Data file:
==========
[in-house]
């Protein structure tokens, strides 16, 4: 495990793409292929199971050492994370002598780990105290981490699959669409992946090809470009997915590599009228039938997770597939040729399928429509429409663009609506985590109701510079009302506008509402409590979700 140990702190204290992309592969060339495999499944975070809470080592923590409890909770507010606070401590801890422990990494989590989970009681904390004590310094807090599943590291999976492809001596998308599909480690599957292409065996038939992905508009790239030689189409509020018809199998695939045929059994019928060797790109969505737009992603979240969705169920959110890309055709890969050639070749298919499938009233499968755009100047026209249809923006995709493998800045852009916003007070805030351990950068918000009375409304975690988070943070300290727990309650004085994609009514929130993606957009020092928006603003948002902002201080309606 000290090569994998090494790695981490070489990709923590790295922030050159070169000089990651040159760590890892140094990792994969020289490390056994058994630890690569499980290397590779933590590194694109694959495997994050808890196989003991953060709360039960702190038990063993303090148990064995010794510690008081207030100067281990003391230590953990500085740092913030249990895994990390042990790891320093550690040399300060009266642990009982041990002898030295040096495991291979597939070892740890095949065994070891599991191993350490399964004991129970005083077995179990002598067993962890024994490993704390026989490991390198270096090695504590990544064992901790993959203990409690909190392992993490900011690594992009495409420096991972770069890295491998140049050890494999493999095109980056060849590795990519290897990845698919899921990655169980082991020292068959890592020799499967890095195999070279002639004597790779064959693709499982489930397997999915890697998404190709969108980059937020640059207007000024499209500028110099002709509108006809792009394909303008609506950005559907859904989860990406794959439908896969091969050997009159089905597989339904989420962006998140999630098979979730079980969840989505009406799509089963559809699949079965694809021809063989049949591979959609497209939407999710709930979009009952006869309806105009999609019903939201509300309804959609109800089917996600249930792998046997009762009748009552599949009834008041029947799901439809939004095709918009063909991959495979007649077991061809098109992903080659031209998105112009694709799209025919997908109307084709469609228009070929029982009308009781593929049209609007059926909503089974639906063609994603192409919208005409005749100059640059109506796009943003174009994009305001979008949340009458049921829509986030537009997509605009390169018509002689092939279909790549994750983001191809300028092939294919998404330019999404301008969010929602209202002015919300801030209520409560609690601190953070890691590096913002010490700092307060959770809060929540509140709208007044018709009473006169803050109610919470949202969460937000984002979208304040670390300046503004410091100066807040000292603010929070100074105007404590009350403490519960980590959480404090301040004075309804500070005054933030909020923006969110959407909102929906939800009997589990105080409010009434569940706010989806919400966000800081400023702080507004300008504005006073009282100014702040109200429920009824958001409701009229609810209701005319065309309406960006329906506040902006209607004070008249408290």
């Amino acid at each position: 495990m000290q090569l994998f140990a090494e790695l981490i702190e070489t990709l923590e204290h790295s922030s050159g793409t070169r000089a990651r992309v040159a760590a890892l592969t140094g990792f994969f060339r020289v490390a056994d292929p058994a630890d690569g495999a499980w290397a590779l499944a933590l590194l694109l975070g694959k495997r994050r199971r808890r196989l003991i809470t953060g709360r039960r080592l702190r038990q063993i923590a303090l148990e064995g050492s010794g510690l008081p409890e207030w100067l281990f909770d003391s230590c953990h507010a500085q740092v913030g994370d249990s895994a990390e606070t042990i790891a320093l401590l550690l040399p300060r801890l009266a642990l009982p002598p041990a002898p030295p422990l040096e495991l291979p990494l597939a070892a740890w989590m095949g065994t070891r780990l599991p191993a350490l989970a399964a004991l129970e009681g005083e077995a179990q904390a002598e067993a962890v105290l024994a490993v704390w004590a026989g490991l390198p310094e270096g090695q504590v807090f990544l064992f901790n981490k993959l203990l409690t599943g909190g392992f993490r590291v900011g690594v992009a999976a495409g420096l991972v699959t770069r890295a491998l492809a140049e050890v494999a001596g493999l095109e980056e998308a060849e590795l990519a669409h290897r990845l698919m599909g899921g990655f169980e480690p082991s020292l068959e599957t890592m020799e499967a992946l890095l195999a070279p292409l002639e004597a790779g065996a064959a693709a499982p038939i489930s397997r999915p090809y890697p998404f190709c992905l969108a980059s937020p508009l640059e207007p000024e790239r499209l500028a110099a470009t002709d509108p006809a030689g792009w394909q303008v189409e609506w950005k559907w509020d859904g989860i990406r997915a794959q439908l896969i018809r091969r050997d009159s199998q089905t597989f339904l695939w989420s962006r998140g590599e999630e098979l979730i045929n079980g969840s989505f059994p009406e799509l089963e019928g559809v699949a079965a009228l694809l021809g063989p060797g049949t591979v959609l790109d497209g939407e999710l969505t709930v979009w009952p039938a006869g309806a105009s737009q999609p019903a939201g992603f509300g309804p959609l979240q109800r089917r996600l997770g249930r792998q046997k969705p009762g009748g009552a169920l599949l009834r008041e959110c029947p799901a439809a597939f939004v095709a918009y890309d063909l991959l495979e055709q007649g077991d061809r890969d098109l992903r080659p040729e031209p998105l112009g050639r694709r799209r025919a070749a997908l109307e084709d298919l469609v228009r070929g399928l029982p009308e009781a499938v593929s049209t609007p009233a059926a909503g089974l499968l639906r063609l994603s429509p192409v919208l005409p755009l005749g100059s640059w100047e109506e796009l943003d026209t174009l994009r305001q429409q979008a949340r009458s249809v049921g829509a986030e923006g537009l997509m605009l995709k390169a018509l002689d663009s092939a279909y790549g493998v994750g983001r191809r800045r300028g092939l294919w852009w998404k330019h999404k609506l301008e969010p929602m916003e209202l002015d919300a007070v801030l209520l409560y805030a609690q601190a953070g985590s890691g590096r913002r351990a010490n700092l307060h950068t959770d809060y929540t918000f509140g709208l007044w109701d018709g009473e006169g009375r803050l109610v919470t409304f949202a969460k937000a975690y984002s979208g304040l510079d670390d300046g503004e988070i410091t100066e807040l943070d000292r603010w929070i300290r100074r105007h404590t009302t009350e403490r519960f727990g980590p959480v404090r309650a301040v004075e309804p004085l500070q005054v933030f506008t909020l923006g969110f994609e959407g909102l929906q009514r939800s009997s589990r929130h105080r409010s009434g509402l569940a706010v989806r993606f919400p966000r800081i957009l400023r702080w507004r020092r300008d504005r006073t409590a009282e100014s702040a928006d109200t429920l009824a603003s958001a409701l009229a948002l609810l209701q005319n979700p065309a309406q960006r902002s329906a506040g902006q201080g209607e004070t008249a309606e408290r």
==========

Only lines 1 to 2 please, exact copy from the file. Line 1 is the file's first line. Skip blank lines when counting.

[in-house]
């Protein structure tokens, strides 16, 4: 495990793409292929199971050492994370002598780990105290981490699959669409992946090809470009997915590599009228039938997770597939040729399928429509429409663009609506985590109701510079009302506008509402409590979700 140990702190204290992309592969060339495999499944975070809470080592923590409890909770507010606070401590801890422990990494989590989970009681904390004590310094807090599943590291999976492809001596998308599909480690599957292409065996038939992905508009790239030689189409509020018809199998695939045929059994019928060797790109969505737009992603979240969705169920959110890309055709890969050639070749298919499938009233499968755009100047026209249809923006995709493998800045852009916003007070805030351990950068918000009375409304975690988070943070300290727990309650004085994609009514929130993606957009020092928006603003948002902002201080309606 000290090569994998090494790695981490070489990709923590790295922030050159070169000089990651040159760590890892140094990792994969020289490390056994058994630890690569499980290397590779933590590194694109694959495997994050808890196989003991953060709360039960702190038990063993303090148990064995010794510690008081207030100067281990003391230590953990500085740092913030249990895994990390042990790891320093550690040399300060009266642990009982041990002898030295040096495991291979597939070892740890095949065994070891599991191993350490399964004991129970005083077995179990002598067993962890024994490993704390026989490991390198270096090695504590990544064992901790993959203990409690909190392992993490900011690594992009495409420096991972770069890295491998140049050890494999493999095109980056060849590795990519290897990845698919899921990655169980082991020292068959890592020799499967890095195999070279002639004597790779064959693709499982489930397997999915890697998404190709969108980059937020640059207007000024499209500028110099002709509108006809792009394909303008609506950005559907859904989860990406794959439908896969091969050997009159089905597989339904989420962006998140999630098979979730079980969840989505009406799509089963559809699949079965694809021809063989049949591979959609497209939407999710709930979009009952006869309806105009999609019903939201509300309804959609109800089917996600249930792998046997009762009748009552599949009834008041029947799901439809939004095709918009063909991959495979007649077991061809098109992903080659031209998105112009694709799209025919997908109307084709469609228009070929029982009308009781593929049209609007059926909503089974639906063609994603192409919208005409005749100059640059109506796009943003174009994009305001979008949340009458049921829509986030537009997509605009390169018509002689092939279909790549994750983001191809300028092939294919998404330019999404301008969010929602209202002015919300801030209520409560609690601190953070890691590096913002010490700092307060959770809060929540509140709208007044018709009473006169803050109610919470949202969460937000984002979208304040670390300046503004410091100066807040000292603010929070100074105007404590009350403490519960980590959480404090301040004075309804500070005054933030909020923006969110959407909102929906939800009997589990105080409010009434569940706010989806919400966000800081400023702080507004300008504005006073009282100014702040109200429920009824958001409701009229609810209701005319065309309406960006329906506040902006209607004070008249408290």